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Bangers and Mash at Kiltipper

At the risk of sounding like an oul’ fella (which, in actual fact, I am, I suppose), I remember Kiltipper Road (near Old Bawn) when it had a few cottages, a pitch and putt course, the post office sports club and a couple of travellers’ caravans. That was 30 odd years ago when I used to cycle/motorcycle/drive (it was, even then, a long-term relationship, you see) up it to visit my girlfriend (now my spouse).

Now it seems like it’s one big housing estate with, I guess, a fair amount of negative equity contained within its not so leafy avenues.

In the middle of it is Marlfield Mall, with a Eurospar, a Ladbrokes, a few shuttered premises and the Kiltipper Café Bar, my venue of choice for today. They had included eatforafiver.com in a tweet, you see, and said that they’d been doing lunches for a fiver for the last four years. So, I thought I’d give my usual city centre ramblings a rest and head up the hills to see what was going on.

When I found it (turn right at the roundabout half way up Kiltipper Road and keep your eyes peeled), it didn’t look promising. Utilitarian and a little bleak-looking.

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Inside, however, I found a vibrant, warm, well-run, dynamic restaurant-cum-bar.

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The place was heaving with young families, groups of women and some elderly people. A few older men sat at the bar with newspapers and pints but, for the most part, groups sat at tables enjoying lunch and a chat. Servers whisked around, taking orders, carrying plates of food, clearing and wiping tables, cleaning up spills. The place is pleasantly lit, with several TV screens showing a variety of channels, but none too loud to be obtrusive.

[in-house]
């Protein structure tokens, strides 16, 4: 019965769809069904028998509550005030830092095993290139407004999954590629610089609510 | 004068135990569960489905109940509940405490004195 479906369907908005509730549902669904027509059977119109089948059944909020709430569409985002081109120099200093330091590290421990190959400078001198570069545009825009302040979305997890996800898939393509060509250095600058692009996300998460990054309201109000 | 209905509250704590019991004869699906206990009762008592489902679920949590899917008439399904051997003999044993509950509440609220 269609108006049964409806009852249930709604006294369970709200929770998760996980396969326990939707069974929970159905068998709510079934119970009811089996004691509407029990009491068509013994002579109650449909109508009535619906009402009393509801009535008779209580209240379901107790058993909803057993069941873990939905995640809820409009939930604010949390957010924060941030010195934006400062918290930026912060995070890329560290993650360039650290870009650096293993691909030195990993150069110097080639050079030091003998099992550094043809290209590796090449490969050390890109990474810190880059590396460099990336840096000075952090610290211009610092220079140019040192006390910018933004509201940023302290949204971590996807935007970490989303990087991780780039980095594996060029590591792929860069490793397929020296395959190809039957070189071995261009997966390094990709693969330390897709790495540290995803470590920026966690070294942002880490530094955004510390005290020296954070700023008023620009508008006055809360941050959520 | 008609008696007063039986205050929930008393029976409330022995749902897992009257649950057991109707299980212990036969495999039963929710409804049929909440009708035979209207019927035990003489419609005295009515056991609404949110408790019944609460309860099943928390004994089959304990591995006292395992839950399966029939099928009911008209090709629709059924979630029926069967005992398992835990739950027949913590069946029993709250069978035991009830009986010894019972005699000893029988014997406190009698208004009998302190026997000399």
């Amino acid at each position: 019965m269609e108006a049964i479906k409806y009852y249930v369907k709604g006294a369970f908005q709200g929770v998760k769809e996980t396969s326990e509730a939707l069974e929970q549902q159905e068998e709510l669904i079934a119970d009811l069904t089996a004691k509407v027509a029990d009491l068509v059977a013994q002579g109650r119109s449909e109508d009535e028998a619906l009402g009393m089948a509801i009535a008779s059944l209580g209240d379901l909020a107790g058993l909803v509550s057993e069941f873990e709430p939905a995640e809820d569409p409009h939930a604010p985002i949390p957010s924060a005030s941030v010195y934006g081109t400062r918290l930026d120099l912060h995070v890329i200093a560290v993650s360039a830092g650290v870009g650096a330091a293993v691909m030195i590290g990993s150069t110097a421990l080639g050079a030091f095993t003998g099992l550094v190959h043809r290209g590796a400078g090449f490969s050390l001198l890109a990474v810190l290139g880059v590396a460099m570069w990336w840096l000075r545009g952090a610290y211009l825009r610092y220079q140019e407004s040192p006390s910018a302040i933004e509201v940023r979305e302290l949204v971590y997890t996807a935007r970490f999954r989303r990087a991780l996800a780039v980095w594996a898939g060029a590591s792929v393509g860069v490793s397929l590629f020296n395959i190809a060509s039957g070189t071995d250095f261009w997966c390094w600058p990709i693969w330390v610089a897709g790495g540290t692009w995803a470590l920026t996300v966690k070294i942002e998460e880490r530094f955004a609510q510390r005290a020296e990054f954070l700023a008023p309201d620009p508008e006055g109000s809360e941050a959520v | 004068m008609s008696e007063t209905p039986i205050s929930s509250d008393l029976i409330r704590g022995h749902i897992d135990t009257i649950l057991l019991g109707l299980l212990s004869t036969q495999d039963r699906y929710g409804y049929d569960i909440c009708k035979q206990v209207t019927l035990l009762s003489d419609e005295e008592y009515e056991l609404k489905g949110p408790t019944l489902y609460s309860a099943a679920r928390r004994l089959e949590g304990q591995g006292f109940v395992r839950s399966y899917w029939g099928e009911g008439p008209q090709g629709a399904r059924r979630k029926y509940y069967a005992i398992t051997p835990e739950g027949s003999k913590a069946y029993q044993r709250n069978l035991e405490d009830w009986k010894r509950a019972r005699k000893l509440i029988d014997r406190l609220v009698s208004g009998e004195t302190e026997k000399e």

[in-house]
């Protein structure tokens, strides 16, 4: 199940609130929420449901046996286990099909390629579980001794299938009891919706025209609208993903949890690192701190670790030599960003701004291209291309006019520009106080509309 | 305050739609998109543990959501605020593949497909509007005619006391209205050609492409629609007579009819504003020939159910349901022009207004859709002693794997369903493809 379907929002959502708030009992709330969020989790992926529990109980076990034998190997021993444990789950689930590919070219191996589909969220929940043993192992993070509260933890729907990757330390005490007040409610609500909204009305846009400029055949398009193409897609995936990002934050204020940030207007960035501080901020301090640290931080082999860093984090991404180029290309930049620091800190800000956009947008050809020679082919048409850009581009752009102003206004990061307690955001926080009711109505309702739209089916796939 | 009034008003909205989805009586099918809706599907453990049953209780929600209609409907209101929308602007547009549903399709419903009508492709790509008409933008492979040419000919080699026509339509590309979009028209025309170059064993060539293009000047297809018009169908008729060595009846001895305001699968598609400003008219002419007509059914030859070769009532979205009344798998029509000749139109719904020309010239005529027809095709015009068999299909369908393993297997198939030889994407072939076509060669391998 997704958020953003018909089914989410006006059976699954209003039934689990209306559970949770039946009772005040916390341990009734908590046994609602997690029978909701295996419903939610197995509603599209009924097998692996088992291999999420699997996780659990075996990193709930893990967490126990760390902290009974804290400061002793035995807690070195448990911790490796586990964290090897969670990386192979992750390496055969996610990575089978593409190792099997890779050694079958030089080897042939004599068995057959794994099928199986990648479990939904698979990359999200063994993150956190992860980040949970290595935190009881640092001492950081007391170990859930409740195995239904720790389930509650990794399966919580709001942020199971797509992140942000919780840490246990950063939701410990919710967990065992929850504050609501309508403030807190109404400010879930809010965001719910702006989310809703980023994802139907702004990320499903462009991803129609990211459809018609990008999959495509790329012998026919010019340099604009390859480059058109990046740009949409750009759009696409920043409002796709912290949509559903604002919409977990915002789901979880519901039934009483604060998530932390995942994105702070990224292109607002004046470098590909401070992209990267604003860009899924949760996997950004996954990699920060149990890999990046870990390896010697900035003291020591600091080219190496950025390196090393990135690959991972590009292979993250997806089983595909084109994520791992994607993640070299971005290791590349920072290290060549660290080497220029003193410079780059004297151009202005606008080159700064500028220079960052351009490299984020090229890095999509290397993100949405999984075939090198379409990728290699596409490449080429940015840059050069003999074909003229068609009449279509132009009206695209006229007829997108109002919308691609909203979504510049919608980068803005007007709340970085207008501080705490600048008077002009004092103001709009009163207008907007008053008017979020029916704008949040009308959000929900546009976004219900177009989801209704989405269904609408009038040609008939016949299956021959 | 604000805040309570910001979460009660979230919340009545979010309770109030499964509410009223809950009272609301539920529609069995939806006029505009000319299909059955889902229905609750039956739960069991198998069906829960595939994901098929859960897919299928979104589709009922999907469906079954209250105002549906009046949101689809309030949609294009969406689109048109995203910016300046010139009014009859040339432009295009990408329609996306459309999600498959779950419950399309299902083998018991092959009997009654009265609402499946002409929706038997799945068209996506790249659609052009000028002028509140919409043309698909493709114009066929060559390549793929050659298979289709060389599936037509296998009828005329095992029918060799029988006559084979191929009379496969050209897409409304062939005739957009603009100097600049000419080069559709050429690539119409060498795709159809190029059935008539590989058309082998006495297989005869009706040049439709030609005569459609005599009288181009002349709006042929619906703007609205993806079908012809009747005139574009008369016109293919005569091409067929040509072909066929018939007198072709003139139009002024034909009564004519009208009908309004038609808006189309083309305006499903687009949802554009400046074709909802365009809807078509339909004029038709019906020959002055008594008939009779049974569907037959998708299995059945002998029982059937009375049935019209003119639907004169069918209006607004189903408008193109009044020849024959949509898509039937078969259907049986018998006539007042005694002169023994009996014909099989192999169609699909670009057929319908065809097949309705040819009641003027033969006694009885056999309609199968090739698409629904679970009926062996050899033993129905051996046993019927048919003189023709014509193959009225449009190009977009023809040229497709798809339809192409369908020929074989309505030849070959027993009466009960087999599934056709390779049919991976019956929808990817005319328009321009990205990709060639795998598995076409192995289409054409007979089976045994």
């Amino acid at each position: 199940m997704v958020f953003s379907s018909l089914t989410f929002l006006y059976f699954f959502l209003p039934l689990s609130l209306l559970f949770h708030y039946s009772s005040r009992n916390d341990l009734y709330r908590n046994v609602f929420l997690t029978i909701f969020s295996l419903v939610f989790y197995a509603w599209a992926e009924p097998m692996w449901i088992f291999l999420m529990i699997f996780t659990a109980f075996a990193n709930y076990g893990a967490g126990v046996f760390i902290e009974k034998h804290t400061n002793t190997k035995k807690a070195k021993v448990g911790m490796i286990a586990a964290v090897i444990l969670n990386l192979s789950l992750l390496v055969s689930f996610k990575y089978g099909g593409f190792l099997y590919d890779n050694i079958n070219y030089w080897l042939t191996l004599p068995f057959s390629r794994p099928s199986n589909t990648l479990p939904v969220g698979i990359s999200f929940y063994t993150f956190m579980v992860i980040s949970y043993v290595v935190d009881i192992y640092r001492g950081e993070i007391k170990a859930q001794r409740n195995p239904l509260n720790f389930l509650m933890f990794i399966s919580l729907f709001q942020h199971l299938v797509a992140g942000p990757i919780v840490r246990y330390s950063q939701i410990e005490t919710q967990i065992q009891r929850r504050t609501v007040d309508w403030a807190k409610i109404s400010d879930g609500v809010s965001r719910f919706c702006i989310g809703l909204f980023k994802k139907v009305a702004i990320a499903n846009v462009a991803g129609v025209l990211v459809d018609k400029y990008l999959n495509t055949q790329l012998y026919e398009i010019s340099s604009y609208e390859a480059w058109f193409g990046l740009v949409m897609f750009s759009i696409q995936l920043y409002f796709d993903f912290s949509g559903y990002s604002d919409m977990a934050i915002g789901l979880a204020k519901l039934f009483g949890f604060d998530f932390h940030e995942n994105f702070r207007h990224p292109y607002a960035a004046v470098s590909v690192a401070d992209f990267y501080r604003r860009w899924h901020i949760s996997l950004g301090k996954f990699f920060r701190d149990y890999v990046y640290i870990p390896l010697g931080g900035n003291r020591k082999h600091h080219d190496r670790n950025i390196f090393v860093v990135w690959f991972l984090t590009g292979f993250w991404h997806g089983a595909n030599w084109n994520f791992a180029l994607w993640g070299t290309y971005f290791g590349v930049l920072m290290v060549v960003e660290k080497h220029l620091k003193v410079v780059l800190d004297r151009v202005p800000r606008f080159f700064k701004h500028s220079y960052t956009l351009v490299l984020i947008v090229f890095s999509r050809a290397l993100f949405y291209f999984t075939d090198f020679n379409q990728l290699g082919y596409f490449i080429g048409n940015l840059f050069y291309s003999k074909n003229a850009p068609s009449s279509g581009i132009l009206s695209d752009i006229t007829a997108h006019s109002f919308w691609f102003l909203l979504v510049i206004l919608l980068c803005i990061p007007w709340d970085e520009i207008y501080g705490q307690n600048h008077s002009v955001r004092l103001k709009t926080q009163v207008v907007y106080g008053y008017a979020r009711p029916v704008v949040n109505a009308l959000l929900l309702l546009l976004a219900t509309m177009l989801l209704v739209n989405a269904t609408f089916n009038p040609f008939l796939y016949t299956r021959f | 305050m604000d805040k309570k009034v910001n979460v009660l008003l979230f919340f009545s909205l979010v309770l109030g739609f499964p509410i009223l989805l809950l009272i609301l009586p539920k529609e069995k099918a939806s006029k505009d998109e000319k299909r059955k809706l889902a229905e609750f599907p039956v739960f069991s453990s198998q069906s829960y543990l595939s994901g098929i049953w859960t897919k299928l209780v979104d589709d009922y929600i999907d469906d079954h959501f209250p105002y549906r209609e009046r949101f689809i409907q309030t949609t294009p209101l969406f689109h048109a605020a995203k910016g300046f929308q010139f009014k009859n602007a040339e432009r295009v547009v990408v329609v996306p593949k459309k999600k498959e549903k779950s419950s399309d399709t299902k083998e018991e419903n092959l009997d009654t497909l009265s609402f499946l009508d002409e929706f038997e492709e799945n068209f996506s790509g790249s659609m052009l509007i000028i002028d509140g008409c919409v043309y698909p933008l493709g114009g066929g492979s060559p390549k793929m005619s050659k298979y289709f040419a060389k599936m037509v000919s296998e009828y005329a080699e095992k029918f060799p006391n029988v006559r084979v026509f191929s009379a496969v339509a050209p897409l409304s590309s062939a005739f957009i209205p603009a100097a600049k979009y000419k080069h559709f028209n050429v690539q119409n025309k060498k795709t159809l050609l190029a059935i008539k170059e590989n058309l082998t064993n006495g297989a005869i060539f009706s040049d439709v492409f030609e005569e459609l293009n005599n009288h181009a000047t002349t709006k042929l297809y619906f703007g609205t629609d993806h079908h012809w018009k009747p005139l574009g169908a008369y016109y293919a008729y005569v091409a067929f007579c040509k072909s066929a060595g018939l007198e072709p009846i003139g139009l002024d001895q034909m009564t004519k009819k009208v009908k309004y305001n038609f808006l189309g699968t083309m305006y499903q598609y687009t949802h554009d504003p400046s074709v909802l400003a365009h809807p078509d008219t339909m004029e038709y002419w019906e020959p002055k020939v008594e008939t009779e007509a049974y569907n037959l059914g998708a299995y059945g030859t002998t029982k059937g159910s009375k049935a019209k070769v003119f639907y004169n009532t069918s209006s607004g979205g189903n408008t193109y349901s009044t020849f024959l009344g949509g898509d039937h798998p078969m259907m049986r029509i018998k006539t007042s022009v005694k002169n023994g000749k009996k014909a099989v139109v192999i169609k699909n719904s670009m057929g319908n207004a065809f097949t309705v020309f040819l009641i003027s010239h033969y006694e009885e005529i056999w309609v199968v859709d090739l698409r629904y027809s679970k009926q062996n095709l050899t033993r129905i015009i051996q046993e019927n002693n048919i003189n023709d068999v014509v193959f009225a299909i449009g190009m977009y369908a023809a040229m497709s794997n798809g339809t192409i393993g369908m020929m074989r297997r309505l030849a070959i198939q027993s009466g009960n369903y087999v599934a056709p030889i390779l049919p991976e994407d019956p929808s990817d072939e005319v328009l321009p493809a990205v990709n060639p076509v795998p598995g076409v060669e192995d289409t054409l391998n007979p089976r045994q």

Whoever runs this place has a purpose and that seems to be to make Kiltipper Café Bar a social hub for the area. Their food offerings are cleverly packaged to suit a variety of tastes and pocket depths. They also have a decent range of vegetarian and gluten-free dishes. They serve breakfast, lunch and bar snacks throughout the day, have a carvery on Sunday and have themed nights, including this … (click = big)

Holy God - but probably great fun

Holy God! But probably great fun.

It’s a pub, yes, but the emphasis is very much on food, or drink accompanying food. And it seems to work, in large part thorugh a busy kitchen and the fastest moving group of servers I’ve seen for a long time. Despite their busy-ness, the servers were attentive, efficient and friendly.

There are two fiver offerings on the lunch menu: bangers and mash with a spring onion gravy and chicken and mash with a different gravy (sorry – I’ve forgotten its flavouring). I had seen the bangers and mash on their Facebook page and I went for it.

My food arrived soonish with a glass of water: three BIG pork sausages, three scoops of mashed spuds and a ladleful of gravy with some wilted chopped spring onion.

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You know that I describe rather than critique the food on eatforafiver.com. I’m only spending a fiver after all and, although I absolutely love it when I get something super-tasty and complex, I’m pretty happy when I get a decent plateful of food. This was a good feed. I might have preferred the spuds to be a bit more buttery and the sausages a little less done but, hey, it was tasty, there was plenty of it, this is a pretty busy place and it cost a fiver.

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Good stuff.

Dublin city is awash with niche eateries at the moment and there’s a real PR battle going on for the hearts and minds of the eating public. With all that going on, we can forget and underestimate the value of a suburban pub restaurant like Kiltipper. It’s not serving Michelin star food and it’s not pretending to be anything it’s not. It’s providing a warm cheery venue with lots of activity in a relatively featureless suburban environment. It’s feeding people a variety of affordable dishes and it’s doing pretty well by the looks of it. And those servers. They can move fast.